Protect Your Credit after a Divorce
As soon as you know that you are possibly getting a divorce, you should pull your individual credit report. “Check your credit a few months after the divorce to be sure it is accurate,” Teresa Mattos, a California Bar certified family practice attorney in Irvine, CA recommends.
Too see where your credit currently stands…
…you can view your free credit report summary at AnnualCreditReport. This report is free, and mandated by the federal government, and you can get one free copy of the credit report every year. From each of the three credit repositories, Equifax, Experian and TransUnion. Some of my business partners like websites like CreditKarma, or you may want to sign up for a credit monitoring service. These other services do cost money, but you can get access to your credit scores and be alerted if something changes your scores.
Getting your name off the deed is easy, in California it is typical that you sign an inter-spousal transfer deed in front of a notary. In my opinion, this is the best way to transfer title because an inter-spousal transfer deed will not change the tax assessor’s valuation of the property. Getting your name off the mortgage, that’s the hard part.
Leaving your name on the mortgage can make it harder, if not impossible, to get a loan for buying your own house. Mortgage lenders want to see 12 months’ worth of payment showing that you are not paying the old mortgage, is you want to get a mortgage on another property. And if the spouse keeping the home doesn’t make all the payments, credit scores are hurt for both spouses.
The biggest mistake…
…is one person takes title, but both still are on the mortgage. That can devastate your credit quickly. In other words, you should get you name off the old mortgage as quickly as possible, either by having the retaining spouse refinancing the mortgage separately, or by selling the house.
How shared accounts get separated
Rules on how to divide joint accounts vary by state, but most places consider debts acquired during the marriage as shared property. It may be a sore subject, but it’s important to make dividing up your debts a priority. Since California is a community property state, look at the codes on the credit report. Typical codes are as follows: B=Borrower, C=Co-Borrower, J=Joint, A=Authorized User, S=Co-signed. If an account shows that you are a co-borrower, joint borrower or a co-signer then to protect yourself, that account should be closed. After you pull your credit, check what is on your individual report. Contact your financial institutions and close or separate all shared accounts, including credit cards, car loans and mortgages. If you want to keep an account with that institution, then it’s best to open a new account with no connections to your spouse.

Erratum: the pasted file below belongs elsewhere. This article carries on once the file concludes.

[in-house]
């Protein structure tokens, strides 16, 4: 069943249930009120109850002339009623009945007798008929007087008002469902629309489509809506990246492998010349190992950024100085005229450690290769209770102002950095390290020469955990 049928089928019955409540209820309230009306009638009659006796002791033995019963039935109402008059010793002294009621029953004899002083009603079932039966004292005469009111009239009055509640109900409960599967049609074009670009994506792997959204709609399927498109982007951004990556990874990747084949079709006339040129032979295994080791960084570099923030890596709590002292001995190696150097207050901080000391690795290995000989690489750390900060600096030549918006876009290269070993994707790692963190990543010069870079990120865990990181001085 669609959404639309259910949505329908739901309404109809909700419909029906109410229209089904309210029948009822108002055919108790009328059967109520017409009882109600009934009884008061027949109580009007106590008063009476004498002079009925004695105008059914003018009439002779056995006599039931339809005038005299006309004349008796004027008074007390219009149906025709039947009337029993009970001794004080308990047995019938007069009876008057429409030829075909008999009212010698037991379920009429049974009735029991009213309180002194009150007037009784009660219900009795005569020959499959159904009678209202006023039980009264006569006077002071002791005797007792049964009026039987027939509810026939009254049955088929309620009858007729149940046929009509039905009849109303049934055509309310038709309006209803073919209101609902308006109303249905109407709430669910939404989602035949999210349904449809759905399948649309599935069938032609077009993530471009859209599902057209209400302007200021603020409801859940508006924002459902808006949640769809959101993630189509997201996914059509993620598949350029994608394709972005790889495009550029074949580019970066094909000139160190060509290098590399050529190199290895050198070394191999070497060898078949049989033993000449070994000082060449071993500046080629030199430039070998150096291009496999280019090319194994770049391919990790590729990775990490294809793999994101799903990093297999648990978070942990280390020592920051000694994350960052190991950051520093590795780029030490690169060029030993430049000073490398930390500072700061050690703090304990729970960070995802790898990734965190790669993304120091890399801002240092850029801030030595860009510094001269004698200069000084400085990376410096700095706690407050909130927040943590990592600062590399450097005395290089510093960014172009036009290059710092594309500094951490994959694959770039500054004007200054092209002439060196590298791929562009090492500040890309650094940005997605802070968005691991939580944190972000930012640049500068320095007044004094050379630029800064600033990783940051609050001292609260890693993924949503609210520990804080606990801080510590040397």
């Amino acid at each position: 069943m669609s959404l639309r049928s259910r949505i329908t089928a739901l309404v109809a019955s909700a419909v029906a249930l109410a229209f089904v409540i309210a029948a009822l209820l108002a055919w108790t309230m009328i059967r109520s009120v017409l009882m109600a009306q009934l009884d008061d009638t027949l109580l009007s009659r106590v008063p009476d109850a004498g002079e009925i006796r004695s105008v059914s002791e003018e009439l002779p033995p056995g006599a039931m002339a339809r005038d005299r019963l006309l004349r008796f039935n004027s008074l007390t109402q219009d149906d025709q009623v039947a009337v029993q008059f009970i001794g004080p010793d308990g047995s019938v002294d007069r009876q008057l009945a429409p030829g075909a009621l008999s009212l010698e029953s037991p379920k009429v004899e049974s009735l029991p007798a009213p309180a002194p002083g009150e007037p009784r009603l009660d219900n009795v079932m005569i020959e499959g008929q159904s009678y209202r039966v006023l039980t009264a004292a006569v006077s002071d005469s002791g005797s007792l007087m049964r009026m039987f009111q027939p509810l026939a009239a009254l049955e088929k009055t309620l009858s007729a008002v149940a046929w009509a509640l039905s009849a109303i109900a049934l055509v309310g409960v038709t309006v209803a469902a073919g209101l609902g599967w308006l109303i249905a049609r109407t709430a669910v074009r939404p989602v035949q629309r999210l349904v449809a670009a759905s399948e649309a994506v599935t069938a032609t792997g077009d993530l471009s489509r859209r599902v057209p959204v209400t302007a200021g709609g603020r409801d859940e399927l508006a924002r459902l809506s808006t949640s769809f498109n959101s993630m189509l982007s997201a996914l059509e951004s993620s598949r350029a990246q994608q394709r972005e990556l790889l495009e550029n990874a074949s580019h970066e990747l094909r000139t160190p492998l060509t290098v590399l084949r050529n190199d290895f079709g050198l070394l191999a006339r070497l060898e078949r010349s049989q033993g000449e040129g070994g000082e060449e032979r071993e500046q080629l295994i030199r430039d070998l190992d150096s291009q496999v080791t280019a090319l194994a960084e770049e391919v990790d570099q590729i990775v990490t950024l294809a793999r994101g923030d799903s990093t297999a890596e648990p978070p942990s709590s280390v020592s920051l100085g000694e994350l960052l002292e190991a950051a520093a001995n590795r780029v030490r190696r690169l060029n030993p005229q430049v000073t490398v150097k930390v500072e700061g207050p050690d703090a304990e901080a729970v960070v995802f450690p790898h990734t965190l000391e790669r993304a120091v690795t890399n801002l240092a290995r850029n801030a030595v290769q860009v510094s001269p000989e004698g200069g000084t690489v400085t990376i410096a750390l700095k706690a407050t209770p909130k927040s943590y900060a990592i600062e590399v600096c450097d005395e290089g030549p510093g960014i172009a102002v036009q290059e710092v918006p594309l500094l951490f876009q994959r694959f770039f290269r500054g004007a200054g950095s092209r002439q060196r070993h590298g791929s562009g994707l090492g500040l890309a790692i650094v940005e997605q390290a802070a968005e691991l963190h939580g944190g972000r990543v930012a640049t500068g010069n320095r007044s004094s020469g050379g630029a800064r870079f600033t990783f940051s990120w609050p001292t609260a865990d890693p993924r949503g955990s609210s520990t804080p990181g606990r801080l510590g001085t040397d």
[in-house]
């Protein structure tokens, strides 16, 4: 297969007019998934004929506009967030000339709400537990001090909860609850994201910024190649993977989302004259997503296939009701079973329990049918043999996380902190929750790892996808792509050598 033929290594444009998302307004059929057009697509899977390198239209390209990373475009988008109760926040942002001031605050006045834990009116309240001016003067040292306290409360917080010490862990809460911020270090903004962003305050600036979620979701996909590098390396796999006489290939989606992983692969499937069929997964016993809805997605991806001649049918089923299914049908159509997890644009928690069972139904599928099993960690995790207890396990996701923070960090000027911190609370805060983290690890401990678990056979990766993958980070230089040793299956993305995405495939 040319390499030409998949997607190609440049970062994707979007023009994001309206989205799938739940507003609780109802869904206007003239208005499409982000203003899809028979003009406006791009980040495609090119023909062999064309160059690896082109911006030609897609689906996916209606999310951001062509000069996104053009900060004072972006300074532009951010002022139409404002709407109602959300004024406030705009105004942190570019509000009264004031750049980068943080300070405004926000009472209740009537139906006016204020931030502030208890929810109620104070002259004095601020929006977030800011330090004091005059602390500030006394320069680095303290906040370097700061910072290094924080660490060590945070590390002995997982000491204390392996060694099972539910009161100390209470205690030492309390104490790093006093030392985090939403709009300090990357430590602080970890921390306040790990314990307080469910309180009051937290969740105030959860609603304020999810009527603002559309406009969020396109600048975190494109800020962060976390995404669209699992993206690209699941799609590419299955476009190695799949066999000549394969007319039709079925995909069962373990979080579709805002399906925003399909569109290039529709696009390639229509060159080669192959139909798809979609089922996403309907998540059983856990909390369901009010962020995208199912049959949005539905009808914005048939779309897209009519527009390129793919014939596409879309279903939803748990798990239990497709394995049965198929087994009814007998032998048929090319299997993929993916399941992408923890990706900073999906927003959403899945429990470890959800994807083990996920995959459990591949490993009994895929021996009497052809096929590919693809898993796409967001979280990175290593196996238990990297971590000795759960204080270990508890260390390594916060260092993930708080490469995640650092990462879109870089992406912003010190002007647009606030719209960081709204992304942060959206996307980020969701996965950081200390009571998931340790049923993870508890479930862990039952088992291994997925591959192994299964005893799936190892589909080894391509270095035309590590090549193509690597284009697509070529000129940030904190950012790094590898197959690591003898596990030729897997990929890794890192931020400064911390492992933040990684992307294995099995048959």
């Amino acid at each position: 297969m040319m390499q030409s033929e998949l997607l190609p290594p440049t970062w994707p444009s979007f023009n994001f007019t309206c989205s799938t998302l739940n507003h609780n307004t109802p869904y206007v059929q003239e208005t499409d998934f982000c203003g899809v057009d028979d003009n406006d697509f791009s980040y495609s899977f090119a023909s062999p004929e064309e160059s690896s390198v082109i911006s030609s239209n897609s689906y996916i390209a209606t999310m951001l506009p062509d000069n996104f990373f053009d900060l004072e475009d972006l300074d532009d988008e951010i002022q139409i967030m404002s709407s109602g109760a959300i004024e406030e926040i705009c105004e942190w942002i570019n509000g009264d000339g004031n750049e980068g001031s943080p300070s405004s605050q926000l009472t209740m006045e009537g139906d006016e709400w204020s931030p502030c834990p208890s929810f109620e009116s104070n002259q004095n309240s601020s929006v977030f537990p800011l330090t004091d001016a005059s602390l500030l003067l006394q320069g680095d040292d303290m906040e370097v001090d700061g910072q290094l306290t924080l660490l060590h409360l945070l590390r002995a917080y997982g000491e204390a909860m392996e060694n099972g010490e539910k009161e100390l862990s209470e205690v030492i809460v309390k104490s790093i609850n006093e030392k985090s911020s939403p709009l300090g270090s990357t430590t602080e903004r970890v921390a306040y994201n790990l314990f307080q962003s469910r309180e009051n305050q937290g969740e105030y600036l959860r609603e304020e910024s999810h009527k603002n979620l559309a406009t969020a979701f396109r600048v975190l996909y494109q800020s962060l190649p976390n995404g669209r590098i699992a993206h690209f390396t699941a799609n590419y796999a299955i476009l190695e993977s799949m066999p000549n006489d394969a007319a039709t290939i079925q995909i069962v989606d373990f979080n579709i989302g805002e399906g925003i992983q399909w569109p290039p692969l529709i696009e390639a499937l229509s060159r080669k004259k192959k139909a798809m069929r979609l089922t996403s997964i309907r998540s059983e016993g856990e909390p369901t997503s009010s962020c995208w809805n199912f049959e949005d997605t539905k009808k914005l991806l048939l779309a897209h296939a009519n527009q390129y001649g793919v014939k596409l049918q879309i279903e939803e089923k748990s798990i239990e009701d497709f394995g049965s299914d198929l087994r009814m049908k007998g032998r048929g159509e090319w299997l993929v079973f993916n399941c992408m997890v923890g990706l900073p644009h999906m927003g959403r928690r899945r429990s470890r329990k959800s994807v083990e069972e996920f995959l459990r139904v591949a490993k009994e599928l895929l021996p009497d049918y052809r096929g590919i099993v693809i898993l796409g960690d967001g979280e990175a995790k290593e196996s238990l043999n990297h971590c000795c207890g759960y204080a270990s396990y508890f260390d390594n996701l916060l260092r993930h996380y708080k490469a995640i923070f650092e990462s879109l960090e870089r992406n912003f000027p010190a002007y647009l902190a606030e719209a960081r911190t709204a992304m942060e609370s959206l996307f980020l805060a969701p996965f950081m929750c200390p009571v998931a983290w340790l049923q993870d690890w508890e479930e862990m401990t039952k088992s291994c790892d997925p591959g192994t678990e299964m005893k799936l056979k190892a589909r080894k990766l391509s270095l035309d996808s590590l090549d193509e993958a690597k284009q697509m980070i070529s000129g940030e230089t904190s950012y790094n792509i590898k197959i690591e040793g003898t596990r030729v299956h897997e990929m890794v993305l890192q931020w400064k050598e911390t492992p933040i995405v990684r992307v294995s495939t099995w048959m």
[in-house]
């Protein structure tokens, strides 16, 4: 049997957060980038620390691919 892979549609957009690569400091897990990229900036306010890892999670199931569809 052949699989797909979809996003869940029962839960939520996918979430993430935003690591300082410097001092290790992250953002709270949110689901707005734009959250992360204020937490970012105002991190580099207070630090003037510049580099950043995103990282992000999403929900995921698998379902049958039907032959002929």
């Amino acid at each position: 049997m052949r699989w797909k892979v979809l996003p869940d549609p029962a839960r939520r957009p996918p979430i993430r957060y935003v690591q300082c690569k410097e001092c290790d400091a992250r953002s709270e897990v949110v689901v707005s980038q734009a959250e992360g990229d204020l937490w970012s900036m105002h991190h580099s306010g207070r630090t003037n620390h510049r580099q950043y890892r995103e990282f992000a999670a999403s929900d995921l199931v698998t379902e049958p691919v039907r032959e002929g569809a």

You can see how changes are affecting you as time goes on after your separation and if there are any other steps toward improvement that you need to make. You can generally improve your credit in the long-term by making all loan payments on time, keeping debt levels low and limiting new credit inquiries as your score rebounds.
If you don’t, you and your former spouse will continue to be tied together financially. And if an ex-spouse runs up credit card balances and fails to pay or falls behind on a mortgage that still has your name on it, the negative marks will show up on both of your credit reports. I have had clients with joint accounts with their ex and the ex-spouse files for bankruptcy. My client had a very difficult time explaining how accounts that were on their credit report show as having been part of a bankruptcy.
After closing out all joint credit cards, you can ask each financial institution to re-issue you a card in your name only. You should also refinance joint installment loans such as auto and home loans.
“Be diligent in refinancing debt or selling an asset that has debt against it, and in making certain that any assets get retitled,” Mattos, says.
It could be better…
…to make these decisions between the two of you instead of letting a third party determine your financial future. In the case of a contentious divorce, at a minimum, you should review your credit and asset accounts with your divorce attorney so there is total clarity on what needs to be divided. Assuming you have joint tax returns, reviewing the past few years should help determine what assets accounts you (as a couple) have, so that you can review the most recent statements.